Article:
For me SEO is trite. Good SEO is simple, tell the truth about yourself and do it often and couth – Google will follow.

      :D

  26. Clearly you’re onto something advanced.

    So advanced that it is beyond our understanding and that of Twitter.

    You should direct message @Twitter with your findings. Don’t forget to send them the titles of the books you mentioned.

    They must have this keyword thing all wrong. They are using natural keywords and hash tag keywords as trending topics to “spread information on Twitter”.

  27. Escuse me John but according to your comment
    “Keywords are not (and probably will never be) how information spreads via Twitter. Conversations, RTs and Community should be your focus.”
    How will i find my group to join to? how will groups unite to make bigger groups? what is the way that information is to flow amongst groups?
    Since we are talking about information there should be some way to link information.
    What is the replacement of keywords?
    Dont beat me if it is hiding in one of your posts i nearly trying to understand.

  28. I don’t follow keywords, I follow people. If they’re interesting in themselves (Wil Wheaton) or they pass on interesting links (Lew Rockwell – economist) then they stay on my list. I tweet back and forth with a name SEO I know now and then, and also one or two folk I know personally. But mostly I check people out, see if they have interesting to say. I’ve tried following industry leaders, but these guys don’t make great tweeters. I think myself longterm to market on Twitter you’ll have to research someone with many genuine followers who’ll be interested in your product, and get him/her to tweet about it. Twitter isn’t anything we know, it’s its own thing, and it’s developing still. It’s personality-driven, it’s most akin to broadcasting. Everyone who tweets is a DJ with their own radio station, and you find stations you like and tune into all of them.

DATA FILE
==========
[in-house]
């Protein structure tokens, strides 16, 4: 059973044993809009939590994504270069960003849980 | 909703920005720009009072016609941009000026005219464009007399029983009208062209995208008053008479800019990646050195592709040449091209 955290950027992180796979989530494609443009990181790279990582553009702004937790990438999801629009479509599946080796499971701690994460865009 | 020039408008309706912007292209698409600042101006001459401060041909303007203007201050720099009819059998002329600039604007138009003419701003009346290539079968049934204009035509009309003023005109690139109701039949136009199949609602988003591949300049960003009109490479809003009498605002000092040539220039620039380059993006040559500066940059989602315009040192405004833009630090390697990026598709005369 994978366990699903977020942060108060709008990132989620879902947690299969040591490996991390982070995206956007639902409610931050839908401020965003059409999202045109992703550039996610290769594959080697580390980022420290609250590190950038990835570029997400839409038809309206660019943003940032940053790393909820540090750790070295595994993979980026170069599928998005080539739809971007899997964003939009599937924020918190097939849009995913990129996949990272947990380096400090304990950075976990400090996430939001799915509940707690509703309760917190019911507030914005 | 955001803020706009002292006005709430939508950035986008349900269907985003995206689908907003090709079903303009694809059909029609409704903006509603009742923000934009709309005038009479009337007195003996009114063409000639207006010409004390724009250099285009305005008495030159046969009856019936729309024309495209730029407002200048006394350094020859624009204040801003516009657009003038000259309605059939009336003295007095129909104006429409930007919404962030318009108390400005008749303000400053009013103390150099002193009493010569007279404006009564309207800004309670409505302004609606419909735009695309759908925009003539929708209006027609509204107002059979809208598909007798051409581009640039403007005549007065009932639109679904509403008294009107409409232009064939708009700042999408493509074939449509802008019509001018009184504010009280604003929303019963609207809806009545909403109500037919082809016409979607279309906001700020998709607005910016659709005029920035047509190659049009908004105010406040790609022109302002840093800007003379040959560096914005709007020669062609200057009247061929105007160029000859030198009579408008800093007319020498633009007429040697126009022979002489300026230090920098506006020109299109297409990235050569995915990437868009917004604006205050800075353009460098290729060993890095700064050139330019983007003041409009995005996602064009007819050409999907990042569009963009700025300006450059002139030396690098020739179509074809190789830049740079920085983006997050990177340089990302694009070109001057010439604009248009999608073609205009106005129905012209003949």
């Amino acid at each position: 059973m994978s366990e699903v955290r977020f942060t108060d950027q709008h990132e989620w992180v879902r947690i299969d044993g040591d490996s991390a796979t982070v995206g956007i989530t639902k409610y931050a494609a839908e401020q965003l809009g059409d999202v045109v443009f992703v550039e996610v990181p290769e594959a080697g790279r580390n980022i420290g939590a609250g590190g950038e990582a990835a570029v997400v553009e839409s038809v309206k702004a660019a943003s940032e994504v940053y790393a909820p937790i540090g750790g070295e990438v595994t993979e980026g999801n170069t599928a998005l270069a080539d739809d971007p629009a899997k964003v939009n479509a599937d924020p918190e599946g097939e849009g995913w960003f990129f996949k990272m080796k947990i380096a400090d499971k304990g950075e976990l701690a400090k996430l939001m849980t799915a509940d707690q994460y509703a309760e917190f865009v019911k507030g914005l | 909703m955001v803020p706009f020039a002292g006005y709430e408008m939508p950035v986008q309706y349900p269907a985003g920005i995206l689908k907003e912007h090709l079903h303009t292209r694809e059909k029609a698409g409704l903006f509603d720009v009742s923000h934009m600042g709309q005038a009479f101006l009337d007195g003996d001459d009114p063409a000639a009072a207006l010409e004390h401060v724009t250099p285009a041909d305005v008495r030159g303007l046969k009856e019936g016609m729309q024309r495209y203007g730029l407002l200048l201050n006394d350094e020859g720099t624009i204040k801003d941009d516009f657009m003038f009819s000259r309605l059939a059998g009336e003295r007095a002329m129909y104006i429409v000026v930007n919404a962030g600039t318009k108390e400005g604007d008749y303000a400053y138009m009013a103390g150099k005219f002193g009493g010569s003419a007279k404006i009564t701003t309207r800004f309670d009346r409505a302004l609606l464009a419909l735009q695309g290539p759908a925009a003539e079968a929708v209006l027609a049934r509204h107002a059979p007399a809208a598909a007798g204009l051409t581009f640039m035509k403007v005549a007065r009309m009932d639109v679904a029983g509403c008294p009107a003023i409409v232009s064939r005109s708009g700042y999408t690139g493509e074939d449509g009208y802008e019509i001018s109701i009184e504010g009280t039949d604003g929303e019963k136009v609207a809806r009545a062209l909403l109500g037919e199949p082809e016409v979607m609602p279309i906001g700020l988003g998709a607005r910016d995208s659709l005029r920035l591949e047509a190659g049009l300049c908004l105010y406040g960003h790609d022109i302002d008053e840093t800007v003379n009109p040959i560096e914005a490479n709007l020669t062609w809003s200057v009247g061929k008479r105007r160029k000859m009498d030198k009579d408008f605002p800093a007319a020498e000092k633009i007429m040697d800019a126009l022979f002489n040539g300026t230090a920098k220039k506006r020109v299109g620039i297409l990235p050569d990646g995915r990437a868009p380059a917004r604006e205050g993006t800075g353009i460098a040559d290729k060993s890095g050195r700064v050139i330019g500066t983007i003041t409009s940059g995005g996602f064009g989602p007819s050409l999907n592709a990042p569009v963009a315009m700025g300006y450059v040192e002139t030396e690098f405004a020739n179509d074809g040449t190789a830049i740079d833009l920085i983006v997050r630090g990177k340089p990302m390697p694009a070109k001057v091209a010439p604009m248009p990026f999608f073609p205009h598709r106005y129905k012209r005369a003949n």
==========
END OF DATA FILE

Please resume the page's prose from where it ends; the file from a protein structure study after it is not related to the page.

BB

  29. I agree that keywords are important today. How could they not be? And sure, you should be tweeting with certain practical rules in mind, so the essence and impact of your message doesn’t get lost in a retweet or reply.

    Nevertheless, I would refrain from stating that keywords are “one way to search this data that will always be true”. Keywords are our unfortunate heritage from the pre-web era when we used search with text documents. We’re dragging this litter ever since like a broken trailer.

    Keywords will diminish sooner than we’d think. Just think about natural language processing in the semantic web. Of course there are more drastic attempts at getting rid of keywords, but those are in an early experimental phase.

    @DanielStocker